It's actually a pretty time-consuming process to do a full show groom and the key is to make it look like you didn't groom at all. Everything is supposed to flow and blend together seamlessly. Just say NO to scissor marks!
That's one of the big reasons I won't let anybody else scissor my dogs. It shouldn't look like they got scissored. And clippers really shouldn't get anywhere near a sheltie IMO. Scissors will do everything you need so long as you know what you're doing... and are careful.


ETA: I should add that a bath, blow-out, and full groom on all of mine (including Georgie) takes about four hours. P usually takes the longest, although sometimes Auggie doesn't drop his coat easily and requires more line-brushing. The girls are the fastest, especially Georgie who is mercifully tiny. If I started doing ears/heads, I would probably add another hour at least... UGH.
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  #38  
Old 01-31-2014, 09:59 PM
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Yeah I have no desire to show groom a sheltie. Bandit has fur as thick as a sheltie and I honestly just end up chopping a bunch of his butt hair off because it is too thick for me to bother.
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  #39  
Old 02-02-2014, 05:39 AM
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I have been grooming my Samoyeds for nearly 30 years. Since my first dog was accidentally a show dog, I've been show grooming them for that long too. Show grooming a Sam is surprisingly easy. Time consuming, but actually not as bad as you would think.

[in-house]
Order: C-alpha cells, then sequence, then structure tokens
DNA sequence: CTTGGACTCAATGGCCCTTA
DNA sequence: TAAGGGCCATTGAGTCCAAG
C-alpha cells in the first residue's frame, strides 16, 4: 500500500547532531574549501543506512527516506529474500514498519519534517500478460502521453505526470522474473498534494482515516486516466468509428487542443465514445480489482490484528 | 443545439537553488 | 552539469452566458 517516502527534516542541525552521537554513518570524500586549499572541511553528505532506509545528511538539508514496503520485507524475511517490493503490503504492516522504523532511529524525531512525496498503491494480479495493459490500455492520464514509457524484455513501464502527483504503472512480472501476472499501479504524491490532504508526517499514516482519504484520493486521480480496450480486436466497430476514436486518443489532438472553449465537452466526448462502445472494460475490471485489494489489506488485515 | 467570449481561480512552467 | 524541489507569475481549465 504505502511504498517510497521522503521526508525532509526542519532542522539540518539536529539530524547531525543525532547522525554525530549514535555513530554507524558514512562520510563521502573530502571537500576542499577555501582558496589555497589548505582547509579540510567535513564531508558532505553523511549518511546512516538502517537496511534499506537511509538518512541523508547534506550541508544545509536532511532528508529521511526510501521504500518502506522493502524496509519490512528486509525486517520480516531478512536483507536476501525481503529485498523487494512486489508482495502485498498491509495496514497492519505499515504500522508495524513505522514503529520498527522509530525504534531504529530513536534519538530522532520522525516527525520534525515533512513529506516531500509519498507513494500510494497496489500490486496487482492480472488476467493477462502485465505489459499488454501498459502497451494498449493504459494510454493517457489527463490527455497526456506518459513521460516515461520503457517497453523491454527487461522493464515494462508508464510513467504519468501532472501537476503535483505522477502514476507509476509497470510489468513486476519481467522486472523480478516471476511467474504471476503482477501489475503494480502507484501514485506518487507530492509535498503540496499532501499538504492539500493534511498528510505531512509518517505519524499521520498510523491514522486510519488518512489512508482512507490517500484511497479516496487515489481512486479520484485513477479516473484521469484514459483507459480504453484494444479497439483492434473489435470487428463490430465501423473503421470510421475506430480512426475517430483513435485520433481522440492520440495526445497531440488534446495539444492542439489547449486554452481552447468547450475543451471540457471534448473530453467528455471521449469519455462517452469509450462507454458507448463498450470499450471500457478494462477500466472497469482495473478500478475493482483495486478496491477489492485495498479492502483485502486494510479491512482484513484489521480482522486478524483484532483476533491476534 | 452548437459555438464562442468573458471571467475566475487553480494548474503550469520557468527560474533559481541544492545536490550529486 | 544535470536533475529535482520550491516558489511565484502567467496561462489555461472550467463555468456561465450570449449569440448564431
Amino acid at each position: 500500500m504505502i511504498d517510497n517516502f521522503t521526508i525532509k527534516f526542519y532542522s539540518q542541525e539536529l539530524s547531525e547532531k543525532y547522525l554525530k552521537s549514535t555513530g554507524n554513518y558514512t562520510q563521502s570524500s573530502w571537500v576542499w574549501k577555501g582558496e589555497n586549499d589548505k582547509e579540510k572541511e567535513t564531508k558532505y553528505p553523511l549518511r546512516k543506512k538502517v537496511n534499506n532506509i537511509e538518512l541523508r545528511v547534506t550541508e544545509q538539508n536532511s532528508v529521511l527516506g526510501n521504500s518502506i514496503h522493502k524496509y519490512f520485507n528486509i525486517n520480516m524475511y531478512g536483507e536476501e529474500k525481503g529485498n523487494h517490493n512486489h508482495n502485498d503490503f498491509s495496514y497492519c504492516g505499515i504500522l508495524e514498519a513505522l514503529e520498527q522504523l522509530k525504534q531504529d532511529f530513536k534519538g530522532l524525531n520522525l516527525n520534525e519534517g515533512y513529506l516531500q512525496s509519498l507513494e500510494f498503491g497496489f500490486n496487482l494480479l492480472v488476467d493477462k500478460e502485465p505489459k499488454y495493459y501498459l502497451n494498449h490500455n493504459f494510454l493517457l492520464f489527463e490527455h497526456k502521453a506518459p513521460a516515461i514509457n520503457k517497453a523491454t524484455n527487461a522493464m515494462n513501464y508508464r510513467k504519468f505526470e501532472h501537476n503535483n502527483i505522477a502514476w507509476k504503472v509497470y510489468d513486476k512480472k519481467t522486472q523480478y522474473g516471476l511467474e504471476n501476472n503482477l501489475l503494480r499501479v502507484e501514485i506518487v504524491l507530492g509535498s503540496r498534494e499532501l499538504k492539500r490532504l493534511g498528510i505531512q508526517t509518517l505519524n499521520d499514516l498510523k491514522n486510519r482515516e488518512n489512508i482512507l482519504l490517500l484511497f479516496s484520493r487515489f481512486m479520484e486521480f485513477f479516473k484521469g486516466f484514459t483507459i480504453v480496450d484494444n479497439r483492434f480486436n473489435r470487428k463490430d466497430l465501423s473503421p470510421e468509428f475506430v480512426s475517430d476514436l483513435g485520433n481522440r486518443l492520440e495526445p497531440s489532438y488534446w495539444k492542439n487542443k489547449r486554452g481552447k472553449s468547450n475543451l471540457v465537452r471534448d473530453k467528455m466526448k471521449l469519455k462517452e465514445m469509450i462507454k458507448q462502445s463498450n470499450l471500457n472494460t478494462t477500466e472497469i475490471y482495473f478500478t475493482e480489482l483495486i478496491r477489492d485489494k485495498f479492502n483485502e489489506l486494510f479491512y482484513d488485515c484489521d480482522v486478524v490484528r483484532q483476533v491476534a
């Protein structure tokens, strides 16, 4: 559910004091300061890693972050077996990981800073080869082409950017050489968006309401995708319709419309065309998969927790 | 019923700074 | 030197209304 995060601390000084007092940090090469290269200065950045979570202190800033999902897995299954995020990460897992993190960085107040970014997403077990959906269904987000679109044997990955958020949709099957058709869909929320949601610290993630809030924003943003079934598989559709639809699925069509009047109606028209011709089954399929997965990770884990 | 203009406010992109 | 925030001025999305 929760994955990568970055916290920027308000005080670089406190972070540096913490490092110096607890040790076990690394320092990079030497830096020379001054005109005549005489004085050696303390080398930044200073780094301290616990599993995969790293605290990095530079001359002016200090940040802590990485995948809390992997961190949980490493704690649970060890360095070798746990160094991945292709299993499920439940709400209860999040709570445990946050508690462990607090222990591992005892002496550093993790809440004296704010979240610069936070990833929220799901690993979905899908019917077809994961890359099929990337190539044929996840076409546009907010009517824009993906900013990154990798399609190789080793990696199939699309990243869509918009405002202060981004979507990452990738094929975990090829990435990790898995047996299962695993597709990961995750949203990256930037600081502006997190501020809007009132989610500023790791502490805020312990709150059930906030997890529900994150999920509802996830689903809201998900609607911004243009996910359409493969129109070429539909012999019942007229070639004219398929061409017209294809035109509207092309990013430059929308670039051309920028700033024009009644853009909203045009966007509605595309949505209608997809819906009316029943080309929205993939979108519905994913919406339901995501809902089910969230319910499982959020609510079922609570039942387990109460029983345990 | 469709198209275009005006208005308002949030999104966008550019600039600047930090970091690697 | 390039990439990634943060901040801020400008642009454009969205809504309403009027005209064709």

If they haven't been groomed in a long time or are shedding at all, a thorough comb out is needed before the bath. Wait, let me qualify that. MOST Samoyeds require a comb out before a bath. I have always been picky about getting dogs with a good coat texture so mine don't really matt. I have intact females, so most of the time they shed very little, then they blow coat all at once. I also pick dogs with a shorter working coat. So the truth is I never comb my dogs out unless they are shedding or there is a show. About every 4-6 weeks they start looking too grey around the edges. Then they go straight into the tub and the blower does all the coat separation that we need.

Show grooming involves a bath the day before and a blow dry until the coat is bone dry. That is the most time consuming part. Then at the show they will get line combed, feet and back of hocks trimmed, misted lightly with water and blown out, and then I chalk the legs. I do that because you can never get the hocks as white as the rest of the dogs, and since I choose a shorter coated dog they look like they are lacking substance standing next to a big coated dog. The day of show grooming can be done in half an hour if rushed, an hour if done leisurely.

You would be surprised how many breeds take more work for a show groom than my Samoyeds. I watched a handler friend groom a Golden and she had way more work to do on that dog.

I am also going to grooming school right now. There is so much to learn, I'm finding it all very interesting. Lucky to have found an excellent school.